The key players in the Social Justice Movement today are really any person or any group who advocate for the rights of historically marginalized people. I recently started following an Instagram account @lilnativeboy, Allen Salway, who I would consider a Social Justice Warrior. He is Native American and I have learned so much about myself as the descendant of white colonizers by seeing my privilege through his eyes. It is humbling and also embarrassing, to be sure. From everything to the physical ground that I live on and that it once belonged to the Navajo to understanding our American holidays like Thanksgiving through the eyes of those who were trampled on to establish such a “holiday”, this man is opening my eyes to the injustice that our country, founded by white Americans, is deeply engrained with. Another key player is a pediatrician named Dr. Rhea Boyd. She utilizes photographs, powerful images through which to view our current state of cultural affairs. Through these images, she feels that the story of social injustice is best told. Awareness of the issue is the first step to change. Further, change is really about integrating historically marginalized people into positions of power in our society. That is how lasting change toward equality and equanimity will happen.
The more awareness is generated regarding the current issues of living in our society as experienced by historically marginalized populations the swifter change must happen. It is a grassroots effort, a grassroots revolution of thought and action. When I understand my role in our society intimately, I naturally change the way I see, talk and interact with those around me. I actively seek relationships with those I might not have before my understanding was expanded. As a white woman with roots in her ancestry back to the American Revolution, I feel compelled to use whatever power comes from my privilege to lift those around me who have been trampled on by my ancestors. I want historically marginalized people to see me as a strong ally. The more I learn the more I want to hear the experiences of those around me who are different from me. I feel that through talking and sharing with one another we will become a united force for the revolutionary change that needs to happen in our government and to health policy specifically.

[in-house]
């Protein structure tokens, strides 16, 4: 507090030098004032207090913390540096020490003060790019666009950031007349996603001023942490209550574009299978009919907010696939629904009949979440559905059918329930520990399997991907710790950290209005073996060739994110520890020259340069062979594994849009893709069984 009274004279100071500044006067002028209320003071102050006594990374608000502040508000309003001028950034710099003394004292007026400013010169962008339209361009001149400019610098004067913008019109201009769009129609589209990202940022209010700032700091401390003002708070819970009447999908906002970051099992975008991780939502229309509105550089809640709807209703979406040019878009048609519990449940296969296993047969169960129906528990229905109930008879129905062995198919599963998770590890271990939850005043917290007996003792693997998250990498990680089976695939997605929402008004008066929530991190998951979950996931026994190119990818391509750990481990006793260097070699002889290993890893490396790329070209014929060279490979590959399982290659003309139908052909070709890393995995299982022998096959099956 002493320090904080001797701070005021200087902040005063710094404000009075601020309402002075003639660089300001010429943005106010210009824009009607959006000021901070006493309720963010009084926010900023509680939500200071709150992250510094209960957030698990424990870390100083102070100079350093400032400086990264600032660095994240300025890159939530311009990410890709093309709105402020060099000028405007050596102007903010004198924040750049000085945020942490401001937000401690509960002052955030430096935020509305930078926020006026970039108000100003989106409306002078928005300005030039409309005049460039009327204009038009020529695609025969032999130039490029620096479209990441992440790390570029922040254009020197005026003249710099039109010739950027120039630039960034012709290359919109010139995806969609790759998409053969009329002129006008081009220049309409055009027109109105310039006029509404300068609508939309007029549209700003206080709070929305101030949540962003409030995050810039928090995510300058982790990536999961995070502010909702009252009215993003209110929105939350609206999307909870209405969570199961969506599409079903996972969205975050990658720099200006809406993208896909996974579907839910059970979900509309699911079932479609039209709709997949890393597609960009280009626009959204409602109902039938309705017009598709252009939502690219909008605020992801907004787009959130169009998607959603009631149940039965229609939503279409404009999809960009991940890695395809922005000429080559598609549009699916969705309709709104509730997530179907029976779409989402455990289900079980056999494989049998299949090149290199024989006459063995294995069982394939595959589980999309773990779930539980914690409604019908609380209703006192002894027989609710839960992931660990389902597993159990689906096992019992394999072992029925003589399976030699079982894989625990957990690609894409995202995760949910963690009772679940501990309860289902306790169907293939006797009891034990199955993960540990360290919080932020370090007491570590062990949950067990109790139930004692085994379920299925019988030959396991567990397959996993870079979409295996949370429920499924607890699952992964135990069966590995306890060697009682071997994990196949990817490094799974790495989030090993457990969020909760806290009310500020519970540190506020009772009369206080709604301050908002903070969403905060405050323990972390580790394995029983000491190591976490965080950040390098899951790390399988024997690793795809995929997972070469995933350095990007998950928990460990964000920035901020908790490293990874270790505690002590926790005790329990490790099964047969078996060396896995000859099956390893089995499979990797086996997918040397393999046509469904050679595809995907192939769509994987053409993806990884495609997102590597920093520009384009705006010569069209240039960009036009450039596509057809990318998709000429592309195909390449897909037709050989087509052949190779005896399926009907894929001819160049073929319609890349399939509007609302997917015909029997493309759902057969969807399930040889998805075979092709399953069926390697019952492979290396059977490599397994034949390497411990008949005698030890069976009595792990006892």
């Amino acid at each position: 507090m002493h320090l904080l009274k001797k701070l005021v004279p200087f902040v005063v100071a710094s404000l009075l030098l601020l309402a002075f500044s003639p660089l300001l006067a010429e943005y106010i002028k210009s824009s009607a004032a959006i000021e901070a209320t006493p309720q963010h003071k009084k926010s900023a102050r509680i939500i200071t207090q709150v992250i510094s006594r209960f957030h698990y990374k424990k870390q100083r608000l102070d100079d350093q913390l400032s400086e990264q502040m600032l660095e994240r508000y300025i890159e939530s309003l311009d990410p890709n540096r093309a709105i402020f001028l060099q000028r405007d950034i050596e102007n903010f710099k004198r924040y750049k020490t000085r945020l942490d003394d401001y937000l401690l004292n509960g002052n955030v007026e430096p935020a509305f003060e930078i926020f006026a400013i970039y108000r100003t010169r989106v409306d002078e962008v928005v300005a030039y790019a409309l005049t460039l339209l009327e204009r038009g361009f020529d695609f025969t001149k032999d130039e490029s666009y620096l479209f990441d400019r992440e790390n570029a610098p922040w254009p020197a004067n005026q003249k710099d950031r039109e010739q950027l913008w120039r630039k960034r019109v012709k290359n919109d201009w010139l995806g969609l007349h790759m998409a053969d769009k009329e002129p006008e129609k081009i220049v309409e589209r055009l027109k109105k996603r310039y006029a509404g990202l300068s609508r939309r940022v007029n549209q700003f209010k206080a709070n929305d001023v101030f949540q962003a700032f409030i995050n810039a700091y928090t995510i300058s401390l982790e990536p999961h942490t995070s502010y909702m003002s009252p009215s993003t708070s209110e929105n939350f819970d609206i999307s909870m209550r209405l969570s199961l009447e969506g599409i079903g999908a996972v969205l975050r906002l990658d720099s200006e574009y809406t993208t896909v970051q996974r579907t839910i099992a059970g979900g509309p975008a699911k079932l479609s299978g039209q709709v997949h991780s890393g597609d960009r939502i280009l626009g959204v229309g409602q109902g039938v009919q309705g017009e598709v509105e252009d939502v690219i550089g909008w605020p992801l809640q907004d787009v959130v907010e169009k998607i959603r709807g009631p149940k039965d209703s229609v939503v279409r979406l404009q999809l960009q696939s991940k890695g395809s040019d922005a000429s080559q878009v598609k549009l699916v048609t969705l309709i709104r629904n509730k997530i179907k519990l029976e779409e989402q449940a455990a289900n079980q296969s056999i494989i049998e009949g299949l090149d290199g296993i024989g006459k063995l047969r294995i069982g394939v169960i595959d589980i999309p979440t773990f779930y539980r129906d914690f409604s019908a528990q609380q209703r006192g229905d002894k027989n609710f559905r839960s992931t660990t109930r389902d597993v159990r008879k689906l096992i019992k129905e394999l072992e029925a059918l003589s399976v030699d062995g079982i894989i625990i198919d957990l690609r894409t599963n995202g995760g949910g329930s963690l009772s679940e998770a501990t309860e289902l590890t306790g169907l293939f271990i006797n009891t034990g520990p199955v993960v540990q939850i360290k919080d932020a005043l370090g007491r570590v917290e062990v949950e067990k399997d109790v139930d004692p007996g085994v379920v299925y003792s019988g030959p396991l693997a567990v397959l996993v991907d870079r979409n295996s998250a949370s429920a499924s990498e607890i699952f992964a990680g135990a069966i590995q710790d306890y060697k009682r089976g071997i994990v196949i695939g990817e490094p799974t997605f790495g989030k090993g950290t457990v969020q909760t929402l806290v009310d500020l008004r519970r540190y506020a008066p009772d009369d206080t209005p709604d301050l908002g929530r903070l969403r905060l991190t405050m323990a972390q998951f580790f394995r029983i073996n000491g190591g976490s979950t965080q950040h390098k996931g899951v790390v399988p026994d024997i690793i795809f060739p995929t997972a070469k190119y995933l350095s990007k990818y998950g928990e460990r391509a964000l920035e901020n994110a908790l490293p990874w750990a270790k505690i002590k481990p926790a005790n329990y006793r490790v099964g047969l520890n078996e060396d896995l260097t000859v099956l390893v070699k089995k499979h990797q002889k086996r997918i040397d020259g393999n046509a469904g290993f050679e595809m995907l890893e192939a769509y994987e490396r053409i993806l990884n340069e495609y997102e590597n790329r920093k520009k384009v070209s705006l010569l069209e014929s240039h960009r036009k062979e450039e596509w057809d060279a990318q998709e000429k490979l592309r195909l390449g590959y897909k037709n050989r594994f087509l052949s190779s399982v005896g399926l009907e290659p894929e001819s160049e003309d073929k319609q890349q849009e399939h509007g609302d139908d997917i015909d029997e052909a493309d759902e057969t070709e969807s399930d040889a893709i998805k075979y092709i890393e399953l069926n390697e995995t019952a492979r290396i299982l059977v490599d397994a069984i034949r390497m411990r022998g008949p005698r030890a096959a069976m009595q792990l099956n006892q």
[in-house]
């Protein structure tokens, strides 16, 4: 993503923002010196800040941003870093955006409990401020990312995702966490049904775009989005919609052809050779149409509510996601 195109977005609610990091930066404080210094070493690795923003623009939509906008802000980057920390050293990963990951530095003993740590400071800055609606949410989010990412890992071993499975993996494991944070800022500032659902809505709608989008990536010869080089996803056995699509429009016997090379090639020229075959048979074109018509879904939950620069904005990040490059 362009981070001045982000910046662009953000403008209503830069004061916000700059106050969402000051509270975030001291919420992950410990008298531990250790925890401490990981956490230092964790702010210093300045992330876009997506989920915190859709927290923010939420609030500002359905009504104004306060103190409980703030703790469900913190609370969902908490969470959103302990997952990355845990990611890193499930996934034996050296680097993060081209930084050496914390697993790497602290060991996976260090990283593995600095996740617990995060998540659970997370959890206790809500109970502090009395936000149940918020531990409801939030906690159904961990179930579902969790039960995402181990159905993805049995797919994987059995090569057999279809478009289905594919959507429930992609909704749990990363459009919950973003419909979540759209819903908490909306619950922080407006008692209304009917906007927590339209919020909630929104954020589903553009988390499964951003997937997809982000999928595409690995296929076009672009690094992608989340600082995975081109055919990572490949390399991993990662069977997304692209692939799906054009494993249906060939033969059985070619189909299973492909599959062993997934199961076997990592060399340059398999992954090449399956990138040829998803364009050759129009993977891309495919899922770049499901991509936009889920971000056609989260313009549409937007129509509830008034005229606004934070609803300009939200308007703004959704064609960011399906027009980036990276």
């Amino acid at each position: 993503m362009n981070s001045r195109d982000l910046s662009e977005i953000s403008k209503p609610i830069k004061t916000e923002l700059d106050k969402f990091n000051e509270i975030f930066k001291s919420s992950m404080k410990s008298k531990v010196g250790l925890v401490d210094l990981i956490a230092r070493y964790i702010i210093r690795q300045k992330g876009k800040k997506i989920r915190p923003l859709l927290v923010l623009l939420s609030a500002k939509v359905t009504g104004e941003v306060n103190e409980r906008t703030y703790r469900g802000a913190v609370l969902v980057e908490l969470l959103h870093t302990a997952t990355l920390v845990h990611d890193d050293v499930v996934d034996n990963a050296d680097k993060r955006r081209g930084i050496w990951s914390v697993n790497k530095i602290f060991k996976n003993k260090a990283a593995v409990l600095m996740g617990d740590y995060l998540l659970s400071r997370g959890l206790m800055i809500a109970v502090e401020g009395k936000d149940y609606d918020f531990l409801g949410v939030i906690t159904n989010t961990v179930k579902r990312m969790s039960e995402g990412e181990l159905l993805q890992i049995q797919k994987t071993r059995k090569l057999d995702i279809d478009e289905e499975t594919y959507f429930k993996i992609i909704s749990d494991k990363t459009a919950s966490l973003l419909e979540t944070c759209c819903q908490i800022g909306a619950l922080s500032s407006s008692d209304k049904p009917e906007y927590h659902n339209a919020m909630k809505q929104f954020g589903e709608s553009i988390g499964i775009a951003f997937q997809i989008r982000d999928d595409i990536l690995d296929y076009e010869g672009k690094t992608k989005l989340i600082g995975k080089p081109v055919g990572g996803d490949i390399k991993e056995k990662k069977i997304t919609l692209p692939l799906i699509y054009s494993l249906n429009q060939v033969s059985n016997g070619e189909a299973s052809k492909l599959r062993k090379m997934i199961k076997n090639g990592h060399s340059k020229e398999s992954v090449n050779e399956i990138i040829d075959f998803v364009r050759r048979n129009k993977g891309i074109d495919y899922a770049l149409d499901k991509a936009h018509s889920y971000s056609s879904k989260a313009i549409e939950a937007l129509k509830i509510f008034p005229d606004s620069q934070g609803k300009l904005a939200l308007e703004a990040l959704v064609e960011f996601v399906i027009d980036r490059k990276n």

I feel that Social Justice Warriors are mostly helping to diversify our culture, including our workplace culture, by raising awareness and increasing the need for, at the very least, sensitivity. I feel that this has become such a provocative battleground politically because the issues that Social Justice Warriors speak about and rally around are all issues that we have never spoken about openly in our culture. Never. Change like this is uncomfortable. We must keep talking and sharing, though, it is the only way to #breakthestigma.
I think, at the core, the issue of Social Justice is really about human rights. As a culture, we must decide what constitutes human rights and then mold our policies and laws around those agreed upon human rights. This, of course, is also a hotly disputed arena- I think it is amazing that it is so difficult to agree on what human rights are and that they should be fought for and supported universally!!
What I see happening to our species currently is an evolution from individual pockets of existence separated by geographical barriers to a global existence where we are all united by our humanness. A revolution in thinking from what separates us and makes us different, to what unites us and makes us the same. I feel that as Americans we have a unique opportunity to use our privilege to lead this global revolution toward equality, equanimity, and unification.
How powerful to think that the way you speak to the people around you in your everyday life and the topics that you bring to your interactions can influence our collective existence as humans?!
My instructor wants us to respond to the Dove ad where the black woman turns into a white woman turns into a brown woman. My initial response to the ad was, “oh that is too bad, this would have been a tremendously successful ad if the white woman had turned into the black woman or the brown woman.” There probably would have been some sort of backlash then, too, honestly, maybe surrounding starting the ad with a white woman. I don’t know. It kind of pisses me off that I have to dissect this when I feel like I have better things to think about. But that is part of my own trap, isn’t it?
“JUSTICE WILL NOT BE SERVED UNTIL THOSE WHO ARE UNAFFECTED ARE AS OUTRAGED AS THOSE WHO ARE.” ~ Benjamin Franklin